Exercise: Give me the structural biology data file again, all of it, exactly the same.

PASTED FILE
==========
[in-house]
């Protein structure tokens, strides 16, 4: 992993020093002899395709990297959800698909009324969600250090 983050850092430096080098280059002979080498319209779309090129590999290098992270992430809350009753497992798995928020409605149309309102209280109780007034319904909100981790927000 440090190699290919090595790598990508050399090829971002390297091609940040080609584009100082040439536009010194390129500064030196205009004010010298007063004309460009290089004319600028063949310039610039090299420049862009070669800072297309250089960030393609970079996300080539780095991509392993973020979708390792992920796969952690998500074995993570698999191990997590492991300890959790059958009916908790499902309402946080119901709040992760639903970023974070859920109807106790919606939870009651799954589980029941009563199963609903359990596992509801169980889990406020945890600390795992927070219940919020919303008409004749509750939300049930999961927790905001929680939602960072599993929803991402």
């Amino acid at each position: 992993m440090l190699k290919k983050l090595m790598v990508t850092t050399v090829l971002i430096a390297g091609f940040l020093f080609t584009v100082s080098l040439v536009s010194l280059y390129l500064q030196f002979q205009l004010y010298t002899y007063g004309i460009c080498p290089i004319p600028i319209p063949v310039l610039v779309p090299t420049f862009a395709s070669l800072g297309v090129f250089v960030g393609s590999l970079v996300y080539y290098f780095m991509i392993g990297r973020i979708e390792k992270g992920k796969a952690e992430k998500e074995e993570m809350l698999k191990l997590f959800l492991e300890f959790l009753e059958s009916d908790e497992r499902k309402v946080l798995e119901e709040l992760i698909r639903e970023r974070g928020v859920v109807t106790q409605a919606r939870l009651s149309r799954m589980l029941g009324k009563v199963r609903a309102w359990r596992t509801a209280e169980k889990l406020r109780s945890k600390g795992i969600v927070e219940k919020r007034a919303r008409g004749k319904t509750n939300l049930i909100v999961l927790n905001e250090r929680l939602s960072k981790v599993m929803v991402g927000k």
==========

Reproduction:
[in-house]
């Protein structure tokens, strides 16, 4: 992993020093002899395709990297959800698909009324969600250090 983050850092430096080098280059002979080498319209779309090129590999290098992270992430809350009753497992798995928020409605149309309102209280109780007034319904909100981790927000 440090190699290919090595790598990508050399090829971002390297091609940040080609584009100082040439536009010194390129500064030196205009004010010298007063004309460009290089004319600028063949310039610039090299420049862009070669800072297309250089960030393609970079996300080539780095991509392993973020979708390792992920796969952690998500074995993570698999191990997590492991300890959790059958009916908790499902309402946080119901709040992760639903970023974070859920109807106790919606939870009651799954589980029941009563199963609903359990596992509801169980889990406020945890600390795992927070219940919020919303008409004749509750939300049930999961927790905001929680939602960072599993929803991402």
């Amino acid at each position: 992993m440090l190699k290919k983050l090595m790598v990508t850092t050399v090829l971002i430096a390297g091609f940040l020093f080609t584009v100082s080098l040439v536009s010194l280059y390129l500064q030196f002979q205009l004010y010298t002899y007063g004309i460009c080498p290089i004319p600028i319209p063949v310039l610039v779309p090299t420049f862009a395709s070669l800072g297309v090129f250089v960030g393609s590999l970079v996300y080539y290098f780095m991509i392993g990297r973020i979708e390792k992270g992920k796969a952690e992430k998500e074995e993570m809350l698999k191990l997590f959800l492991e300890f959790l009753e059958s009916d908790e497992r499902k309402v946080l798995e119901e709040l992760i698909r639903e970023r974070g928020v859920v109807t106790q409605a919606r939870l009651s149309r799954m589980l029941g009324k009563v199963r609903a309102w359990r596992t509801a209280e169980k889990l406020r109780s945890k600390g795992i969600v927070e219940k919020r007034a919303r008409g004749k319904t509750n939300l049930i909100v999961l927790n905001e250090r929680l939602s960072k981790v599993m929803v991402g927000k």